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In this complex mystery, Chinese author Zhou Haohui creates main characters who are so surprisingly human that their behavior crosses the usual political, geographical, and cultural boundaries which often limit mysteries from other nations.  Exploring crimes which are among the worst and most vicious behaviors of which man is capable, the author describes two impeccably planned murder sprees attributed to the same criminal mind – that of Eumenides – a name chosen to recall the Furies, the gods of vengeance in Greek mythology.  Eumenides committed his first murders on April 18, 1984, crimes which resulted in several grotesque deaths.  The Chengdu Criminal Police established the 4/18 Task Force at that time to try to deal with these crimes on several levels and within several different police departments, but the crimes stopped before the police concluded their investigations.  Eighteen years later, many of those police officers are still working within the department when the murders begin again.  The police are more experienced now, and they know they are dealing with the same person when his unique modus operandi reappears.  In every case, past and present, Eumenides has sent a Death Notice to his intended victim, detailing the person’s crimes, stating the date of punishment (that day or the next day), and identifying himself as the executioner. The Chengdu Police have a major problem on their hands, and it even affects the police themselves.

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Maurizio de Giovanni’s Commissario Ricciardi’s mysteries, hugely popular in Italy and Europe, are now attracting large numbers of readers from the US and UK. Intriguing, sometimes wryly humorous characters living everyday lives in 1930s Naples, then ruled by Benito Mussolini, provide insights into the period and its fraught atmosphere. For two characters, Commissario Ricciardi and his partner Brigadier Rafaele Maione, “every day life” consists of police work, often dangerous, as they investigate murders and try to stay on the good side of some of their politically connected superiors. One characteristic of de Giovanni’s novels which has made them especially popular is that a group of appealing characters repeats throughout the series, and their personal stories and personalities continue to develop in succeeding narratives. The action starts with a love story in which fifteen-year-old Cettina and seventeen-year-old Vincenzo Sannino fall desperately in love, though World War II is looming and Vincenzo is not able to support Cettina adequately. His only hope is to take his chances in America, hoping that he can find a job and earn enough money to return to Naples as a success. He does not return for sixteen years. Cettina has changed since then.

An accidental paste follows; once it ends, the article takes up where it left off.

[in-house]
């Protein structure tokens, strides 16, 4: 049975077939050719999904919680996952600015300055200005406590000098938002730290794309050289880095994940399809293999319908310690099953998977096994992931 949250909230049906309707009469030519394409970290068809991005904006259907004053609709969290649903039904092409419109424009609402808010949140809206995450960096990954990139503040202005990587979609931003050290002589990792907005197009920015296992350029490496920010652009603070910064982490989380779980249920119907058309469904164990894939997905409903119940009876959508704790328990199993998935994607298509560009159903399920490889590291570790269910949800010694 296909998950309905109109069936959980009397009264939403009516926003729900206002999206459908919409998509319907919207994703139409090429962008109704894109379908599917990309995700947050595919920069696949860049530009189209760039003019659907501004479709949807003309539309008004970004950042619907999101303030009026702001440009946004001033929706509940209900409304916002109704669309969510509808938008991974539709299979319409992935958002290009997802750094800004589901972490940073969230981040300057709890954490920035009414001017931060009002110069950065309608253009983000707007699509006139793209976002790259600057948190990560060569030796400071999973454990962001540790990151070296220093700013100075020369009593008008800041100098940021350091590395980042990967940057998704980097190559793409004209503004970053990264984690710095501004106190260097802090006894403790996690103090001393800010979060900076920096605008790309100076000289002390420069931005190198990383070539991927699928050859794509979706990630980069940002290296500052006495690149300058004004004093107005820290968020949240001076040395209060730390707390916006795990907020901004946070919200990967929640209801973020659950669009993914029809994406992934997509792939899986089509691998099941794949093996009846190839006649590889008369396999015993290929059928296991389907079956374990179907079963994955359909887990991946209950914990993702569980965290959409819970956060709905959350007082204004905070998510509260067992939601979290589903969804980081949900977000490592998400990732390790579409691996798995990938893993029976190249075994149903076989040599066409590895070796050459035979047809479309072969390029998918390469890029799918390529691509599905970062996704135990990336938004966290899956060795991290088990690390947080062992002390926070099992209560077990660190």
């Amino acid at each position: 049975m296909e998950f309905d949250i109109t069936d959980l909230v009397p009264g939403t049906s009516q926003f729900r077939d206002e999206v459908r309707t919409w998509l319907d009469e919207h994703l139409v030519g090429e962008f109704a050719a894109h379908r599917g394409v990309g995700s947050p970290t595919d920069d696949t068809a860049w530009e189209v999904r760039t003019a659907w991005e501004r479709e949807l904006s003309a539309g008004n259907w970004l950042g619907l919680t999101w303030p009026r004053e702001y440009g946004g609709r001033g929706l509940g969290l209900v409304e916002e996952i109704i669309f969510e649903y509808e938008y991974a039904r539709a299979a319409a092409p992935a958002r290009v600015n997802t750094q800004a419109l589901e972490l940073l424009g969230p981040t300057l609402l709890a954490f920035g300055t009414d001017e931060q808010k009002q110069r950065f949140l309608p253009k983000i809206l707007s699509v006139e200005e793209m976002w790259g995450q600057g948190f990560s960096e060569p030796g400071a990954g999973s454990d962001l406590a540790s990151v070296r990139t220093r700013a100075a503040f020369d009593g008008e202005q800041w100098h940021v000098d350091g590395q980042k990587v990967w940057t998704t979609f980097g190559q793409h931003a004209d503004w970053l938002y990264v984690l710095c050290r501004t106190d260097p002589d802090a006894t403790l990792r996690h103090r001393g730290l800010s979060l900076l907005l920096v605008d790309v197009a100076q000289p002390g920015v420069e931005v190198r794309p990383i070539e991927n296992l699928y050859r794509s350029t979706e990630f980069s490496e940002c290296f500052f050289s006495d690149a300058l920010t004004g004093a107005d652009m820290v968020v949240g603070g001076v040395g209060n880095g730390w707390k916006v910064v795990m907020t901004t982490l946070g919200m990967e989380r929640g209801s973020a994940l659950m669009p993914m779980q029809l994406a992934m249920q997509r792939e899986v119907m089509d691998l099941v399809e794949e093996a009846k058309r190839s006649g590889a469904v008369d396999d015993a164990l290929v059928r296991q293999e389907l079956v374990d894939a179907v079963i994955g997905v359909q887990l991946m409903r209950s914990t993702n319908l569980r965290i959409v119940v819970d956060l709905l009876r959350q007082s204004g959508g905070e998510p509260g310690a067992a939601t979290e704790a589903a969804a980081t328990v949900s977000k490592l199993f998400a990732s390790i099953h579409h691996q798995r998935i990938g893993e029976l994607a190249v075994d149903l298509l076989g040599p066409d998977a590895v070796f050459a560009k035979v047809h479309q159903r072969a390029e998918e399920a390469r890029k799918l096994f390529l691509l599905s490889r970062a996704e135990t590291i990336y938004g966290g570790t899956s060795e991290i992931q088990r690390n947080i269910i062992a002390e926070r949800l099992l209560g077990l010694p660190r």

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Marseilles, unlike many other noir settings, has always had a large number of culturally diverse populations within the city, each with its own special characteristics, values, and relationships with the French people, the police, and the political establishment. The cultural variety comes into play in this novel, TOTAL CHAOS, involving French criminals, Italian criminals who have moved to Marseilles, Algerian immigrants who believe they have been driven to crime for economic reasons, and other criminal elements who cross international borders with their influence. As a result, this noir novel feels broader, darker, and more challenging than most other noir novels. Main character Fabio Montale, who grew up in an under-populated seaside area outside of Marseilles, has chosen, ultimately, to avoid the life of an outsider by becoming a Marseilles police detective, a job he has held for twenty years. When Fabio’s two closest friends from childhood are murdered, however, he decides that his own honor demands that he investigate and avenge these deaths himself. He recognizes that he “needed boundaries, rules, codes. Something to hold on to. Every step I was about to take would move me farther away from the law…” Published originally in 1995, this is the first of the Marseilles trilogy.